Well folks I finally made it! After 2.5 years and 4400km I reached Cape Reinga on Thursday 27th March at 12 noon. Man it felt good to finally finish. After reaching the lighthouse and being greeted by a dozen friends and family I then made my way down to the beach and washed my hands in the sea. As this is what I did when I left Bluff. While I was there I collected my friends Gwen and Ringi who had gone to the beach in the mistaken belief that I would walk around the rocks. Instead I came along the Coastal Walkway. Once we were back at the lighthouse we assembled in the car park, I made a short speech and we all had bubbly, kindly supplied by Charissa.
|Friends & Family|
|My granddaughter Kaylah. You can just make out three dots on the beach, myself Gwen and Ringi.|
But I am getting ahead of myself.
It took over an hour to get a ride next morning and I was then dropped off 5 km from my start point so it was 10am before I "officially" started to walk. It is 11 km down Kaimaumau Road to East Beach. I originally intended walking to the camp at Houhora Heads but after 3 people warned me about a deep stream I turned up a farm track, after 12km, and 2 km before Houhora. The track eventually led me to a farmhouse where Croydon gave me tea and bickies along with directions to the road. From there I hitched into Pukenui and stayed at the camp. Although I'd walked 32 km (all with the pack) I could only count 27 km for the day. I must have looked like I needed feeding up as Juan a young Argentinian, one of several seasonal orchard workers living at the camp, gave me water melon and avocado. This started a trend for the next few days of people giving me food!
Next morning Jo, the camp owner, was heading south and dropped me off at my start point. It was an easy 3 km road walk back to the camp where I picked up my pack, bought supplies at the shop and headed north 13 km up SH1 and then 4 km of metal road to Rawara Beach. I met Eric & Tony, two guys in their 60's who have been mates since childhood, on a boys camping trip. They were due to start heading home next day and explained that they had brought too much food with them. Would I help them out? I'm pleased to report that I did my best to help them diminish their food and beer supplies! I had two platefuls of steak, pork chops, potato, green beans & peas.
When I set off on Thursday morning they gave me ham and a bag of tomatoes. I walked 13 km up the beach along Greta Expectation Bay. On the way I met Bobby and his two adult nephews fishing, they donated a bag of feijoa's and a bag of home baking to my food supplies! A vehicle track crosses the sand spit which the locals call "The Crossing" and which I christened 'The Sahara Crossing" as it is all sand with little vegetation. After hiding my pack in the sand dunes I then recrossed the crossing and walked another 15 km around Kokota (the Sandspit). After collecting my pack I failed to find a vehicle track marked on my map and headed across the sand dunes and eventually made camp in the dunes after 35 km for the day. My tent pegs were useless in the sand but I managed to find an old fence baton which I smashed into spike shaped pieces and they did the job.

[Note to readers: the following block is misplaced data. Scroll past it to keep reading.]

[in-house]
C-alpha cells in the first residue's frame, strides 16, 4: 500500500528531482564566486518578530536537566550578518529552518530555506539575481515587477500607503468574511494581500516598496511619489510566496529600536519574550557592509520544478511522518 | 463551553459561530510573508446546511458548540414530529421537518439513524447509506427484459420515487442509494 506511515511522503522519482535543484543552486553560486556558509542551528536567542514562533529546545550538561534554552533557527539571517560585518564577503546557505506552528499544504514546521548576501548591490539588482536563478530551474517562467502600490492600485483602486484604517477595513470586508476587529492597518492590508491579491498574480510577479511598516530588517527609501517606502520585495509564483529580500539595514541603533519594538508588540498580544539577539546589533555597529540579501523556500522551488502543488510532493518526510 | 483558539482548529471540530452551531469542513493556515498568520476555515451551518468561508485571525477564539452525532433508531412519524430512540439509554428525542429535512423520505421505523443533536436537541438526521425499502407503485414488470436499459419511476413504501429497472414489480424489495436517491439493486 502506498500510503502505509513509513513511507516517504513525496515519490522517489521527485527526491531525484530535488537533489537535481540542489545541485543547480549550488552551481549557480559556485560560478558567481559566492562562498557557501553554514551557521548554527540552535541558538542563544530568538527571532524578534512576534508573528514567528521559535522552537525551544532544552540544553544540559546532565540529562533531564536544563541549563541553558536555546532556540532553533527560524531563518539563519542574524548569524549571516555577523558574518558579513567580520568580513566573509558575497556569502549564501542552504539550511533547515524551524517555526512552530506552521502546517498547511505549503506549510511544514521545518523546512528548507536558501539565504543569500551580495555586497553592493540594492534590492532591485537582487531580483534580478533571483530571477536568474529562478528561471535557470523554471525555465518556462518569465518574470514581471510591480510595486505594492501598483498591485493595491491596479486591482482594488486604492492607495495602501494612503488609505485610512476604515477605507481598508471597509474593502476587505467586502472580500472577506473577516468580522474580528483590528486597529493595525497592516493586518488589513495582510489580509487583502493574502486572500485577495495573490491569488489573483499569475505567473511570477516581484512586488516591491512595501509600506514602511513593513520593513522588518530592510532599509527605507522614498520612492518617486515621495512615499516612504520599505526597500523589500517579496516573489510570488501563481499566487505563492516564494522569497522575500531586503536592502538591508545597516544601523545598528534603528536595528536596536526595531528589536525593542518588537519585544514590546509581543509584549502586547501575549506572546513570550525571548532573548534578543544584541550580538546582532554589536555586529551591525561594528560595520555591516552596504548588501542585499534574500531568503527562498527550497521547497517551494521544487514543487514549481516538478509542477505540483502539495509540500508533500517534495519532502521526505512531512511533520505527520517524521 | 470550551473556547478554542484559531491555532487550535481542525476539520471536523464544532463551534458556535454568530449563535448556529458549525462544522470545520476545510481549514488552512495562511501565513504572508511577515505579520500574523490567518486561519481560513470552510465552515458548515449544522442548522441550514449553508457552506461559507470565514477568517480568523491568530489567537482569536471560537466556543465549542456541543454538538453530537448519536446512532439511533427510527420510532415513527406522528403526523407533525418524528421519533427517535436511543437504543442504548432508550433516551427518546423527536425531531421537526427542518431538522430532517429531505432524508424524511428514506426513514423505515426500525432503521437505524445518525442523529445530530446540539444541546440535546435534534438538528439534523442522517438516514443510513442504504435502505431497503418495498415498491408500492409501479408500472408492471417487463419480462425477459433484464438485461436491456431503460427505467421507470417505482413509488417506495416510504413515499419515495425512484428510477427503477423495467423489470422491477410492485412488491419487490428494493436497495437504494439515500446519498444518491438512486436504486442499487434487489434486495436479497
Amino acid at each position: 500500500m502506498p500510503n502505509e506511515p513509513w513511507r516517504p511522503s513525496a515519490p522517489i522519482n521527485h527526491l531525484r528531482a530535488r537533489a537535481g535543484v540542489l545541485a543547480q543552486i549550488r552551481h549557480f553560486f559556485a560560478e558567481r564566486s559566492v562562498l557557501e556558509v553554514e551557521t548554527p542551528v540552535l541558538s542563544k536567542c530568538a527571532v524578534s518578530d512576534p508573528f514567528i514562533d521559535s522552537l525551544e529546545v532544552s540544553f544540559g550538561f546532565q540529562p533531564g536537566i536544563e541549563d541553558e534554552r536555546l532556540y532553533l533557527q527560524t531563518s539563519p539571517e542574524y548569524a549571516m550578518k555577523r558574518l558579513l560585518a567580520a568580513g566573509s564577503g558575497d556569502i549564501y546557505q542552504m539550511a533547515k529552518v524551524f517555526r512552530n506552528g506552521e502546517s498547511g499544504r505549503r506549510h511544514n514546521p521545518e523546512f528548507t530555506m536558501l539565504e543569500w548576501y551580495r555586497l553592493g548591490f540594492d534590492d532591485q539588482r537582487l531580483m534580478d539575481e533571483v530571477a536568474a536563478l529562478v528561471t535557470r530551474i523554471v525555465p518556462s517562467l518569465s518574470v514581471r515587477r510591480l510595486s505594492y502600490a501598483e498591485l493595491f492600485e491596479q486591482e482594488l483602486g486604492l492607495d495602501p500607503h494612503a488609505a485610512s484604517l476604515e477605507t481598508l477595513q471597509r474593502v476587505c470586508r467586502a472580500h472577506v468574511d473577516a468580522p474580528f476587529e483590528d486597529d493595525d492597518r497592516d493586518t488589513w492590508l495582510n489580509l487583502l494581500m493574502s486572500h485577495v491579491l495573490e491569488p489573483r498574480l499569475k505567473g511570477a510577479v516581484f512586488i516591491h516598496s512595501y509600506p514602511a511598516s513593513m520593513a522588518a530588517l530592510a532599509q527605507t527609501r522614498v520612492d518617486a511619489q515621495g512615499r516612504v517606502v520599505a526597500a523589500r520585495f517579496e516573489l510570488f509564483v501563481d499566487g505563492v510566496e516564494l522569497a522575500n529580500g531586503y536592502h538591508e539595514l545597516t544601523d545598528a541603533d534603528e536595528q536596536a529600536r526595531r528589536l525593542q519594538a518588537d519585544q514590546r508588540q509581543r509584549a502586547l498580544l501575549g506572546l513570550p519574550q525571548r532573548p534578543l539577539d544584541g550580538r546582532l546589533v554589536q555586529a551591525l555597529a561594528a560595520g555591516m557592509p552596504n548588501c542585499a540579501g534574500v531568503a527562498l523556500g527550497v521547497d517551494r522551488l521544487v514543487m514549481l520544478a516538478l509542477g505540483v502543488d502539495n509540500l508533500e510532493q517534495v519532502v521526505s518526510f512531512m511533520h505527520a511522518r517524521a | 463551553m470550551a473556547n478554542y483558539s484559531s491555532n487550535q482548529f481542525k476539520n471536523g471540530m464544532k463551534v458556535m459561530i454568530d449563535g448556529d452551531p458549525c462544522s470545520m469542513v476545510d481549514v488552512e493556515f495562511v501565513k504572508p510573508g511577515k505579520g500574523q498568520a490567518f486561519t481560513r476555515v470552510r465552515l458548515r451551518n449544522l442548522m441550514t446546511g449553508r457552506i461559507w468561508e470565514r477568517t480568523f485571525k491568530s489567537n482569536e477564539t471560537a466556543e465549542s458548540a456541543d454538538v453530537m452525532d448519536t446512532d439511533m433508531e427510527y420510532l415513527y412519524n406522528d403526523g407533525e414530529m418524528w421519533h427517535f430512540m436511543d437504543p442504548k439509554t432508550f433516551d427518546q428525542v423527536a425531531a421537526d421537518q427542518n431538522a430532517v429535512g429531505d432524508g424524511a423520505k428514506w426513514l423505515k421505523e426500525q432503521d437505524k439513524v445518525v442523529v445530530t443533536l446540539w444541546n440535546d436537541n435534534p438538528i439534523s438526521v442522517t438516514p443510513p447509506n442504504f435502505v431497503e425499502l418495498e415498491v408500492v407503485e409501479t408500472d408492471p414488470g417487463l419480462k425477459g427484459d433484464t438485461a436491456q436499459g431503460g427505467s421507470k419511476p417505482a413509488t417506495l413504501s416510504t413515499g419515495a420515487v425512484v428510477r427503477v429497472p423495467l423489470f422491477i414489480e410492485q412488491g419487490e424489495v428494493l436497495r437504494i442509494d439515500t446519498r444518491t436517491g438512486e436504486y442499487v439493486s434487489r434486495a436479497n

|The Sahara Crossing|
On Friday morning I turned off the beach after 1 km and took a forestry track 6 km to SH1. I saw two cars and a logging truck on the forestry track, the second car stopped. I thought I was going to be told off for trespassing but the driver asked me where I was from. He then told me that the TV news had reported that the police were looking for me as my family were worried about me! I explained that it must be a case of mistaken identity as I had received texts from my family the night before. I was fascinated to watch him, as he had a quarter inch of cigarette stuck to his lip which moved up and down as he talked. Once on the main road I did another 10km before it rained and I then hitched into Waitiki Landing. I booked into "The Dungeon" a windowless room, but at least it had a bed and I hadn't been sleeping very well in my tent. I was to stay here 3 nights during which time Lyle the manager donated snapper fillets and eggs to my menu. I also met Ron an Australian who had just biked from Bluff to Cape Reinga in 47 days so I helped him celebrate with a beer. The dungeon was blacker than a black cat in a coal locker at midnight and I slept soundly, the sound was me snoring!
It took nearly as long to hitch back to my start point next day as it did to walk the 10km back to Waitiki Landing. As I was now ahead of schedule I took Sunday off.
It was an easy 15km of road walking to Spirits Bay on Monday where I set up my tent in the DOC camp. From there the Cape Reinga Walkway starts.
On Tuesday I walked 3km up the beach to Pandora where there is a small DOC shelter and then 14km up a track over hills to Taputaputo Bay. I set up my tent for the last time and spent two nights here. I met Tony and Kath who loaned me a magazine, as I was out of reading material, and bought me chocolate when they went out. Also Lesley and Colin gave me newspapers and muesli bars as well as selling me a gas bottle. On the first night my tent was full of mosquitoes but the wind kept them at bay on the second night.
Finally on Thursday morning I set off to cover the remaining 5km to Cape Reinga. Up and down a couple of steep hills. Then there was my son Adam, daughter in law Adele, grandson Cory and granddaughter Kaylah who had walked down to meet me. Nearly there Poppy!
|On the final approach to Cape Reinga, up and down a couple of hills.|